Giant cell arteritis misdiagnosed as temporomandibular disorder: a case report and review of the literature

J Orofac Pain. 2009 Fall;23(4):360-5.


Giant Cell Arteritis Misdiagnosed as Temporomandibular Disorder: A Case Report and Review of the Literature Shoshana Reiter Ephraim Winocur Carole Goldsmith Alona Emodi-Perlman Meir Gorsky Giant cell arteritis (GCA) is a systemic vasculitis involving medium and large-sized arteries, most commonly the extracranial branches of the carotid artery. Early diagnosis and treatment are essential to avoid severe complications. This article reports on a GCA case and discusses how the orofacial manifestations of GCA can lead to misdiagnosis of GCA as temporomandibular disorder. GCA should be included in the differential diagnosis of orofacial pain in the elderly based on the knowledge of related signs and symptoms, mainly jaw claudication, hard end-feel limitation of range of motion, and temporal headache.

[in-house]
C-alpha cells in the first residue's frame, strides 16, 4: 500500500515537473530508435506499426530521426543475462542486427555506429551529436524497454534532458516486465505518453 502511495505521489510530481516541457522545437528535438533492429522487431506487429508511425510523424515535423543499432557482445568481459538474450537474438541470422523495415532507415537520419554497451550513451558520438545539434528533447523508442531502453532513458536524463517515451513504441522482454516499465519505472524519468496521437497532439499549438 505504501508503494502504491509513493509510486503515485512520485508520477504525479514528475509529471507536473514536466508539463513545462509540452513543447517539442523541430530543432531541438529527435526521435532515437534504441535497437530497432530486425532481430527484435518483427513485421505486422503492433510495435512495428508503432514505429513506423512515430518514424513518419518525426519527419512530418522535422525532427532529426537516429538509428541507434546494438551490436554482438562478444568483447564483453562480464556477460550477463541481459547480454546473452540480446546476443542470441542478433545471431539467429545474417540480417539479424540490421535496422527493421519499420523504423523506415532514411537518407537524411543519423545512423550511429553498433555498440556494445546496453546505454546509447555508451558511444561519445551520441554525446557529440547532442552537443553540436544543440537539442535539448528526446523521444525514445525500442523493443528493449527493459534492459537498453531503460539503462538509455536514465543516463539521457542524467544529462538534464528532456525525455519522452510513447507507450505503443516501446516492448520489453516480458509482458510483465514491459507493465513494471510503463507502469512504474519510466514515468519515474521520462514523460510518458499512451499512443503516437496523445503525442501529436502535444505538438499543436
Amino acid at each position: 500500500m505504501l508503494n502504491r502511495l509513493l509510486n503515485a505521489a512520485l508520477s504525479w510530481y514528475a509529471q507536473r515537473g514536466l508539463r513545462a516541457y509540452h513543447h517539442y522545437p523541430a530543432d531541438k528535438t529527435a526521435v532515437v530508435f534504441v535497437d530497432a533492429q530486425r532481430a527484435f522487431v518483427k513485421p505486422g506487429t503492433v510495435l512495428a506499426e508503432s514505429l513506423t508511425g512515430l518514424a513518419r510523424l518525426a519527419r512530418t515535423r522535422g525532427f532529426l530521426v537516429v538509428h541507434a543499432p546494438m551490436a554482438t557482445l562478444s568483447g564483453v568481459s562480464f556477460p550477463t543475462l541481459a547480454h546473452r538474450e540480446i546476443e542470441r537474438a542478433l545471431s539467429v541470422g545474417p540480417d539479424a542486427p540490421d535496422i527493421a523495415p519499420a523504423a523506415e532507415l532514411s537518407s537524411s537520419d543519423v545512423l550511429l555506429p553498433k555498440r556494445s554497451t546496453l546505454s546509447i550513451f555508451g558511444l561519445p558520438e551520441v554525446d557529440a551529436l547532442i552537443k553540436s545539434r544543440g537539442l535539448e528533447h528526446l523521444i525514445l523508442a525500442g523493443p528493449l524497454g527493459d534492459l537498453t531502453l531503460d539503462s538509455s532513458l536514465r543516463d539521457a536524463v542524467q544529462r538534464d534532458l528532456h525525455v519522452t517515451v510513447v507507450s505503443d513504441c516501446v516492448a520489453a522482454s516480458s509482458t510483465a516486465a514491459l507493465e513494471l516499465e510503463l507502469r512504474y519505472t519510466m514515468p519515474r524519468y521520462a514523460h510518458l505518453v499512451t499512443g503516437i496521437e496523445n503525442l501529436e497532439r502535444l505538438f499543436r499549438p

Publication types

  • Case Reports
  • Review

MeSH terms

  • Aged
  • Biopsy
  • Blood Sedimentation
  • C-Reactive Protein / analysis
  • Diagnosis, Differential
  • Female
  • Follow-Up Studies
  • Giant Cell Arteritis / diagnosis*
  • Headache / diagnosis
  • Humans
  • Osteoarthritis / diagnosis
  • Pain Measurement
  • Temporal Arteries / pathology
  • Temporomandibular Joint Disorders / diagnosis*


  • C-Reactive Protein